9. Zanoli P, Avallone R, Baraldi M. Behavioral characterisation of the flavonoids apigenin and chrysin. Fitoterapia 2000;71. [DOI: 10.1016/S0367-326X(00)00186-6].
      10. Li R, Zhao D, Qu R, Fu Q, Ma S. The effects of apigenin on lipopolysaccharide-induced depressive-like behavior in mice. Neurosci Lett 2015;594. [DOI: 10.1016/j.neulet.2015.03.040].
      11. Amsterdam JD, Shults J, Soeller I, Mao JJ, Rockwell K, Newberg AB. Chamomile (Matricaria recutita) may provide antidepressant activity in anxious, depressed humans: An exploratory study. Altern Ther Health Med 2012;18.
      12. Mao JJ, Xie SX, Keefe JR, Soeller I, Li QS, Amsterdam JD. Long-term chamomile (Matricaria chamomilla L.) treatment for generalized anxiety disorder: A randomized clinical trial. Phytomedicine 2016;23. [DOI: 10.1016/j.phymed.2016.10.012].
      13. Nakazawa T, Yasuda T, Ueda J, Ohsawa K. Antidepressant-like effects of apigenin and 2,4,5-trimethoxycinnamic acid from Perilla frutescens in the forced swimming test. Biol Pharm Bull 2003;26. [DOI: 10.1248/bpb.26.474].
      14. Anheyer D, Frawley J, Koch AK, et al. Herbal medicines for gastrointestinal disorders in children and adolescents: A systematic review. Pediatrics 2017;139.
      15. S  de la M, S B-O, M H, F H. [Double-blind comparison of an apple pectin-chamomile extract preparation with placebo in children with diarrhea]. Arzneimittelforschung 1997;47.
      16. Wang M, Firrman J, Zhang L, et al. Apigenin impacts the growth of the gut microbiota and alters the gene expression of enterococcus. Molecules 2017;22. [DOI: 10.3390/molecules22081292].
      17. Zhao L, Wang JL, Wang YR, Fa XZ. Apigenin attenuates copper-mediated β-amyloid neurotoxicity through antioxidation, mitochondrion protection and MAPK signal inactivation in an AD cell model. Brain Res 2013;1492. [DOI: 10.1016/j.brainres.2012.11.019].
      18. Zhao L, Wang JL, Liu R, Li XX, Li JF, Zhang L. Neuroprotective, anti-amyloidogenic and neurotrophic effects of apigenin in an Alzheimer’s disease mouse model. Molecules 2013;18. [DOI: 10.3390/molecules18089949].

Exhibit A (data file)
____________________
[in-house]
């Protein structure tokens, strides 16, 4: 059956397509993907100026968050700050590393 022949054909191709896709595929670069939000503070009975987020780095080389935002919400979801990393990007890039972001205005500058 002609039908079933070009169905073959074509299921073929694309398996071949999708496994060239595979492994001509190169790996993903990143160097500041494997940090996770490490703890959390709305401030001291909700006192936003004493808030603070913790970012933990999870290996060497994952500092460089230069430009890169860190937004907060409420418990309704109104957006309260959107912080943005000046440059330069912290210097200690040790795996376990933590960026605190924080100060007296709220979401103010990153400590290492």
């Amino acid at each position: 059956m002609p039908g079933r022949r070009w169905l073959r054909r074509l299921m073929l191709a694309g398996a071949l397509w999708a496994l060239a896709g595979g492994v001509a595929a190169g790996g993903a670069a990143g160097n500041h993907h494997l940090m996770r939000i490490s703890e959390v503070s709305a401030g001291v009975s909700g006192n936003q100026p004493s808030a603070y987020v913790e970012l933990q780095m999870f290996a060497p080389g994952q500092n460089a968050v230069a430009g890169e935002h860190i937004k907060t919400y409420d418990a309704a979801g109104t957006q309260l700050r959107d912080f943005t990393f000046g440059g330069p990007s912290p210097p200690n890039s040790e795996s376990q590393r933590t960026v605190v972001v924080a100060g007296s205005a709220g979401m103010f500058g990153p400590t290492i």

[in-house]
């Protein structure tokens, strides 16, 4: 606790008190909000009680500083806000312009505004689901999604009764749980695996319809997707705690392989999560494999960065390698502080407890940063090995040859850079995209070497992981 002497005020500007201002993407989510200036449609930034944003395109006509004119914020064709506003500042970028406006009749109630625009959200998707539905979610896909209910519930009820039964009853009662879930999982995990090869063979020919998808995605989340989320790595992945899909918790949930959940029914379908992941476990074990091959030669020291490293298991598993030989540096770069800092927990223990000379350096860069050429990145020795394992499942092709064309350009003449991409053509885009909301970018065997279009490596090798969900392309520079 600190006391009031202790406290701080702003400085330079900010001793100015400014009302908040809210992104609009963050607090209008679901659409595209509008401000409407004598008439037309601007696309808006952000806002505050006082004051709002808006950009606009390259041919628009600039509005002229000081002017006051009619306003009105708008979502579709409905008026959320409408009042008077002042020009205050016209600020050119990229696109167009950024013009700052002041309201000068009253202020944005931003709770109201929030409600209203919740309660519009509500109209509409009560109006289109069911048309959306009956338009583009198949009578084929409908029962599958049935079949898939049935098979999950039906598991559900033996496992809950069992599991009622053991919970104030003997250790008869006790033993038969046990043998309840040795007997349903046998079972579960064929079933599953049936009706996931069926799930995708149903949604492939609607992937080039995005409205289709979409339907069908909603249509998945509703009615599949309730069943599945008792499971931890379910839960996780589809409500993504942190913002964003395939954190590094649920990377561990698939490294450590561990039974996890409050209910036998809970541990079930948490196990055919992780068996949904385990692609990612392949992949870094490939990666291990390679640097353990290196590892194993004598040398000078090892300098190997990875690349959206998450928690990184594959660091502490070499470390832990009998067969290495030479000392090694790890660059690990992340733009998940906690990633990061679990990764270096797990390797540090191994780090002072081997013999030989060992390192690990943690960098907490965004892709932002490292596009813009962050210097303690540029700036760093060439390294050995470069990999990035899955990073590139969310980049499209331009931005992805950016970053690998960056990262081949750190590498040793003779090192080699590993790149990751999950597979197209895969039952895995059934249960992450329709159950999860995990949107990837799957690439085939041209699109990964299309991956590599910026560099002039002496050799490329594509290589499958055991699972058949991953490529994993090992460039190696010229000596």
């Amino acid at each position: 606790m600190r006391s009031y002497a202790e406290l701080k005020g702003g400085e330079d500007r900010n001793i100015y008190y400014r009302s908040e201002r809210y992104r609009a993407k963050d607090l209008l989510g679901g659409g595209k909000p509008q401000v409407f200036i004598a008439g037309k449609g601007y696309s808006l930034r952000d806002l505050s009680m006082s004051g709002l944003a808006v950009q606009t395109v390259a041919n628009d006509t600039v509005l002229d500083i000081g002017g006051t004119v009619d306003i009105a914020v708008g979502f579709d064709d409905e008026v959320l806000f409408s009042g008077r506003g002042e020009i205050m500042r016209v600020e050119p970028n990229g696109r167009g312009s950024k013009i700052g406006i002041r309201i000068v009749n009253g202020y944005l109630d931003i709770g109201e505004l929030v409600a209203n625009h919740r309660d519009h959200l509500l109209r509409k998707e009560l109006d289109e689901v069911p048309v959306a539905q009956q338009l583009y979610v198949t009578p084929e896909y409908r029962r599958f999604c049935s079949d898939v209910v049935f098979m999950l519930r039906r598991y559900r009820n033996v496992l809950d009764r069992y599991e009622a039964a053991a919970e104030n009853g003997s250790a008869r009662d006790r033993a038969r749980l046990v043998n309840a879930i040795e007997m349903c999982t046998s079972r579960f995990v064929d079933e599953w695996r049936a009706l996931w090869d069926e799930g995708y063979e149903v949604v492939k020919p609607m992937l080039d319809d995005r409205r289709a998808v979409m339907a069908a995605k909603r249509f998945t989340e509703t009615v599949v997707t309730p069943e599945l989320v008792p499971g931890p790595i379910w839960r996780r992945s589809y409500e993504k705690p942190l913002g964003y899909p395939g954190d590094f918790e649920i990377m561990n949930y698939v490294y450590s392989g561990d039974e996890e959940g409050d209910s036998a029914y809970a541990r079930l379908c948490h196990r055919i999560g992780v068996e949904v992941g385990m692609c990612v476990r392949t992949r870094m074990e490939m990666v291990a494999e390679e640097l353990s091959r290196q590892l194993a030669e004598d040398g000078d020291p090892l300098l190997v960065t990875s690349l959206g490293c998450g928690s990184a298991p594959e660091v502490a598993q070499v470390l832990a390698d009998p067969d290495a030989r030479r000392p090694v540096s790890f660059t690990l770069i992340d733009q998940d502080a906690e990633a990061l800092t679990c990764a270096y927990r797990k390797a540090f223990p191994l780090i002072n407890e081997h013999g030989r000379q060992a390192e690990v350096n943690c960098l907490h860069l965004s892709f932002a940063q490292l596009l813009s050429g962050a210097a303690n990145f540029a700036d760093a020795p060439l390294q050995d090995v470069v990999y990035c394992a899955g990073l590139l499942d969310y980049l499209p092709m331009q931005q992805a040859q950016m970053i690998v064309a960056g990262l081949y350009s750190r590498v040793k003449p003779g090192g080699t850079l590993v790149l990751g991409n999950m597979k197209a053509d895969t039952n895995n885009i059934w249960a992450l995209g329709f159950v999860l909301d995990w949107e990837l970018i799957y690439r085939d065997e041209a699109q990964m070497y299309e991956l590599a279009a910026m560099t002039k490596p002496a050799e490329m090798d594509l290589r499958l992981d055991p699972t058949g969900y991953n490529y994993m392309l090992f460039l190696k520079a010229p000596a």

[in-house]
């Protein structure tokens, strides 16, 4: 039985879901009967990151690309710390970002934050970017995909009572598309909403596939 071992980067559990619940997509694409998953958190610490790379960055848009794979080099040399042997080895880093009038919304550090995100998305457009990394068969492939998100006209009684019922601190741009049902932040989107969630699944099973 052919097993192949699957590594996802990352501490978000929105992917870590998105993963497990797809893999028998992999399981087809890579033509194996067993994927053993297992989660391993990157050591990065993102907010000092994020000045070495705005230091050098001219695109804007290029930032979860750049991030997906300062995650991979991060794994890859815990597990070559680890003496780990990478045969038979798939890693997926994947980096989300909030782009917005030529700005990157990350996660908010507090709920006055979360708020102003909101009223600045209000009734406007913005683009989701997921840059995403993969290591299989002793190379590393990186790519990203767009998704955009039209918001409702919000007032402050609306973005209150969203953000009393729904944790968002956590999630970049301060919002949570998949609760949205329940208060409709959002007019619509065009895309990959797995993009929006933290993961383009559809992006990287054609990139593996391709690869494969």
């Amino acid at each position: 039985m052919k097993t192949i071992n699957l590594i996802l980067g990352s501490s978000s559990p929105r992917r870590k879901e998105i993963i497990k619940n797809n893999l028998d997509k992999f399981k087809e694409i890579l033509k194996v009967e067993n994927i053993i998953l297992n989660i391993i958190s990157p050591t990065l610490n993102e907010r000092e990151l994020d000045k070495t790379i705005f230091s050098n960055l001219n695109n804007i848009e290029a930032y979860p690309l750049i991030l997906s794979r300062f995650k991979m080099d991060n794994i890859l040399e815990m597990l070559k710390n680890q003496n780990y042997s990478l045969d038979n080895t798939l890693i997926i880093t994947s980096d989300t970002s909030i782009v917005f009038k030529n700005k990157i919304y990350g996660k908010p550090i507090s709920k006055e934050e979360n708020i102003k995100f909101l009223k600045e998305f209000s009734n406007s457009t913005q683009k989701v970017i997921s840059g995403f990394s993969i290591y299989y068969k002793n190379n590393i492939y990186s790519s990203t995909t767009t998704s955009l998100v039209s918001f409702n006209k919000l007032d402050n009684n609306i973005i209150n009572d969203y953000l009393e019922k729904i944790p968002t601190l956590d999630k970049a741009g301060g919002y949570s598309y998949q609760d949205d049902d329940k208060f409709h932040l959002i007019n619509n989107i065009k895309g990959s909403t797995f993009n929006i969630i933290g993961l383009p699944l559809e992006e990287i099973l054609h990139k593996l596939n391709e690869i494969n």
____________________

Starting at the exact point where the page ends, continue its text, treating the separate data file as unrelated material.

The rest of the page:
19. Sharma P, Sharma S, Singh D. Apigenin reverses behavioural impairments and cognitive decline in kindled mice via CREB-BDNF upregulation in the hippocampus. Nutr Neurosci 2020;23. [DOI: 10.1080/1028415X.2018.1478653].
      20. Balez R, Steiner N, Engel M, et al. Neuroprotective effects of apigenin against inflammation, neuronal excitability and apoptosis in an induced pluripotent stem cell model of Alzheimer’s disease. Sci Rep 2016;6. [DOI: 10.1038/srep31450].
      21. Popović M, Caballero-Bleda M, Benavente-García O, Castillo J. The flavonoid apigenin delays forgetting of passive avoidance conditioning in rats. J Psychopharmacol 2014;28. [DOI: 10.1177/0269881113512040].
      22. Alibabaei Z, Rabiei Z, Rahnama S, Mokhtari S, Rafieian-Kopaei M. Matricaria chamomilla extract demonstrates antioxidant properties against elevated rat brain oxidative status induced by amnestic dose of scopolamine. Biomed Aging Pathol 2014;4. [DOI: 10.1016/j.biomag.2014.07.003].
      23. De Font-Réaulx Rojas E, Dorazco-Barragán G. Clinical stabilisation in neurodegenerative diseases: Clinical study in phase II. Rev Neurol 2010;50. [DOI: 10.33588/rn.5009.2009546].
      24. Weng L, Guo X, Li Y, Yang X, Han Y. Apigenin reverses depression-like behavior induced by chronic corticosterone treatment in mice. Eur J Pharmacol 2016;774. [DOI: 10.1016/j.ejphar.2016.01.015].
      25. Zanoli P, Avallone R, Baraldi M. Behavioral characterisation of the flavonoids apigenin and chrysin. Fitoterapia 2000;71. [DOI: 10.1016/S0367-326X(00)00186-6].
      26. Li R, Zhao D, Qu R, Fu Q, Ma S. The effects of apigenin on lipopolysaccharide-induced depressive-like behavior in mice. Neurosci Lett 2015;594. [DOI: 10.1016/j.neulet.2015.03.040].
      27. Amsterdam JD, Shults J, Soeller I, Mao JJ, Rockwell K, Newberg AB. Chamomile (Matricaria recutita) may provide antidepressant activity in anxious, depressed humans: An exploratory study. Altern Ther Health Med 2012;18.
      28. Mao JJ, Xie SX, Keefe JR, Soeller I, Li QS, Amsterdam JD. Long-term chamomile (Matricaria chamomilla L.) treatment for generalized anxiety disorder: A randomized clinical trial. Phytomedicine 2016;23. [DOI: 10.1016/j.phymed.2016.10.012].
      29. Nakazawa T, Yasuda T, Ueda J, Ohsawa K. Antidepressant-like effects of apigenin and 2,4,5-trimethoxycinnamic acid from Perilla frutescens in the forced swimming test. Biol Pharm Bull 2003;26. [DOI: 10.1248/bpb.26.474].
      30. Anheyer D, Frawley J, Koch AK, et al. Herbal medicines for gastrointestinal disorders in children and adolescents: A systematic review. Pediatrics 2017;139.
      31. S  de la M, S B-O, M H, F H. [Double-blind comparison of an apple pectin-chamomile extract preparation with placebo in children with diarrhea]. Arzneimittelforschung 1997;47.
      32. Wang M, Firrman J, Zhang L, et al. Apigenin impacts the growth of the gut microbiota and alters the gene expression of enterococcus. Molecules 2017;22. [DOI: 10.3390/molecules22081292].